For its June 1898 edition the large format French magazine Les Sports Modernes that was printed on superior quality ‘art’ paper produced an issue that was solely devoted to motoring. This ‘sport’ had already started to be covered by some of the other generalised journals of the time, but what placed Les Sports in a class of its own was its use of coloured photographs – full page at that – and reproduced to a very high standard, as were the numerous black & white images.
This 1898 issue featured on its front cover a Decauville voiturelle with an elegantly dressed lady at the controls, as well as there being three other colour photos in it. A similar issue appeared in June 1899 and then we had to wait until January 1901 until the third magazine of this type became available and its eye-catching front cover was the image seen here.
The car is a Gardner-Serpollet 5cv Model D, this making its first appearance in mid-1900, having received the required ‘Type Approval’ from the French authorities, the Service des Mines, on the 11th of May. This particular example was bodied by the coachbuilders Kellner et ses Fils, and as six of these Model Ds are known to survive, all looking very similar, they must have been made in reasonable numbers. The car’s compact size, being the smallest Gardner-Serpollet type made, and its neat overall appearance, do not really visually proclaim that it is of course steam powered.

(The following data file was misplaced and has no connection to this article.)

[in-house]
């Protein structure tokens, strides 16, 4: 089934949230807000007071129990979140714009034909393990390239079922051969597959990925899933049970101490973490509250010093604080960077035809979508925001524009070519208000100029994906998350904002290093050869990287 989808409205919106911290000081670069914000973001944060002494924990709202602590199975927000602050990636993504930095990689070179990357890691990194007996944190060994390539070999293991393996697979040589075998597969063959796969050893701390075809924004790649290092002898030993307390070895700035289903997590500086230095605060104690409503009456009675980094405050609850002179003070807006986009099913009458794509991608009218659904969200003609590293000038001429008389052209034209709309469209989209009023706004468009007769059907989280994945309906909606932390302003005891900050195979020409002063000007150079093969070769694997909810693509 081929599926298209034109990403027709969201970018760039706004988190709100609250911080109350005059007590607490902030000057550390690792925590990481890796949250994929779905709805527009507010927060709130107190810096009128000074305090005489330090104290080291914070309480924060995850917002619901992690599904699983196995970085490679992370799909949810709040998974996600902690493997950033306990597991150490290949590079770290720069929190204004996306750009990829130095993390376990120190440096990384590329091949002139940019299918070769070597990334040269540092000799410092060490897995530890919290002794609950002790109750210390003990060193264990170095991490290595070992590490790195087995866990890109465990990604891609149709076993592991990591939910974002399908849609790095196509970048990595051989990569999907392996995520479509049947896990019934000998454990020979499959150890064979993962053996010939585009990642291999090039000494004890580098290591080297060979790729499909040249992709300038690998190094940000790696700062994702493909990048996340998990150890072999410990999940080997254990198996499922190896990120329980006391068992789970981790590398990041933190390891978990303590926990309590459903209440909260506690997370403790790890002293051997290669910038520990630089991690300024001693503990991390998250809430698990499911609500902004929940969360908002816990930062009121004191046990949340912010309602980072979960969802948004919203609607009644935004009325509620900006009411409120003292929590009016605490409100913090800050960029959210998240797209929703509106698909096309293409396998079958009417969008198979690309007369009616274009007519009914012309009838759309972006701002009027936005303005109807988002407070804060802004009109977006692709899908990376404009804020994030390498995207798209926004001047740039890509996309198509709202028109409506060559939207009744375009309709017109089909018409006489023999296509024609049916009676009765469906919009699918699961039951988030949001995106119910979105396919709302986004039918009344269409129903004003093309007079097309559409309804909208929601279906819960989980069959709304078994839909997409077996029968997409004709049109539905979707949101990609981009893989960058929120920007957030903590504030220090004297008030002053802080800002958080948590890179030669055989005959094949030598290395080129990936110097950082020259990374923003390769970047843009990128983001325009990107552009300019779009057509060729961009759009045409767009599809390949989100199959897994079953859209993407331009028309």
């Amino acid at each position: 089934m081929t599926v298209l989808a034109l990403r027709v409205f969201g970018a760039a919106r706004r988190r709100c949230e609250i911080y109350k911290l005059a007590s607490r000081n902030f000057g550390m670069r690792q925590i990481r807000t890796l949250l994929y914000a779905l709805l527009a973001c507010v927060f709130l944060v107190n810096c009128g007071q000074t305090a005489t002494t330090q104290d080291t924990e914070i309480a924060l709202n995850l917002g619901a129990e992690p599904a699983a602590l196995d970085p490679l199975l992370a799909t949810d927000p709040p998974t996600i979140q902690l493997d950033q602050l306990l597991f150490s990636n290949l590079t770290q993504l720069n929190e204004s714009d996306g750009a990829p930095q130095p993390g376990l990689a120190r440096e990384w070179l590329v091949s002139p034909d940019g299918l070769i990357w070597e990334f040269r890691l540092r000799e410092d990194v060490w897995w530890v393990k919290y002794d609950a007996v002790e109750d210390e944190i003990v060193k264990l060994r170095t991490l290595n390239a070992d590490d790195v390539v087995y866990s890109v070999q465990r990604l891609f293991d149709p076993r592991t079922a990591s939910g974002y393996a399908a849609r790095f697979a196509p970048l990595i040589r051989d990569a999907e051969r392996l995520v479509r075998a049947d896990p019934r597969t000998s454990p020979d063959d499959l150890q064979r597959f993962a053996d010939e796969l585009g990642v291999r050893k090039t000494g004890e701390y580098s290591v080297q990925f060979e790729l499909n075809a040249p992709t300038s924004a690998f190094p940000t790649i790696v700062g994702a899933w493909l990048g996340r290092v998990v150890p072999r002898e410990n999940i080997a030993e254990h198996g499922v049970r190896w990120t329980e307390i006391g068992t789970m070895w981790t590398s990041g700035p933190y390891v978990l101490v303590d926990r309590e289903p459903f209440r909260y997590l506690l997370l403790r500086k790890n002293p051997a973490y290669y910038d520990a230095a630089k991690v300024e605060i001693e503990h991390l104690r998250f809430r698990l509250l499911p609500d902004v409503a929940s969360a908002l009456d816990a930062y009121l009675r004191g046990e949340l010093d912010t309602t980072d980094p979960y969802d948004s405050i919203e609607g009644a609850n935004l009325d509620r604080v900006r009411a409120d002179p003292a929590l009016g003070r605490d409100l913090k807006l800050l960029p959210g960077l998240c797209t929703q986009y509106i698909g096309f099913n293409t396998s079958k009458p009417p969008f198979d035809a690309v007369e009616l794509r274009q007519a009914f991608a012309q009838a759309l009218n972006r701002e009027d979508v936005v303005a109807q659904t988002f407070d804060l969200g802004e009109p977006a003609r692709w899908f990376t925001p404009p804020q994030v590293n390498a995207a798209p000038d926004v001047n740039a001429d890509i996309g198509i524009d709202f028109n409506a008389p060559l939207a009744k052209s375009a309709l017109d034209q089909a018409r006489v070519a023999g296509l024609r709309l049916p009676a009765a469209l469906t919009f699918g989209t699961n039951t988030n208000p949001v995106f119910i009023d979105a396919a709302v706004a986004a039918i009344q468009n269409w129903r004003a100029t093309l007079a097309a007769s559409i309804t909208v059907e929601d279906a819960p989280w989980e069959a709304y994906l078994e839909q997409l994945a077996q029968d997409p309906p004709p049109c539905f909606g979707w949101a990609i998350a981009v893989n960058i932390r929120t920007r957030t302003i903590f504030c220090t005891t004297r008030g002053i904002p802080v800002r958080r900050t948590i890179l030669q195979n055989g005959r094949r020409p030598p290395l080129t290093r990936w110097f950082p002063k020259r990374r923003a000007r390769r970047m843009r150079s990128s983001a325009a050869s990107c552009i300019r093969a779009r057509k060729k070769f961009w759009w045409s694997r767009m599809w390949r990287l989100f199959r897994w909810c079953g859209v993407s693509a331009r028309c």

From the very beginning of his activities in this field from 1888 onwards, Serpollet never used anything other than steam as the power source for his vehicles and his invention of the ingenious ‘flash’ boiler, which is about as close as one can get to an instant steam generator, placed him in a highly respected position among his contemporaries. Once Frank Gardner had joined Léon in 1898 to provide the finance to support his inventiveness and mechanical skills, there were always those who could choose between a car with an internal combustion engine and a steamer who opted for a Gardner-Serpollet. Some of course had both. It was only the untimely death of Serpollet in 1907 that brought matters to a halt.
However, what in my opinion takes this picture to a level beyond it just being a splendid colour image of a car of the period is that at the controls is Léon Serpollet, and his passenger is Madame. They must have been proud of what had already been achieved even by this date.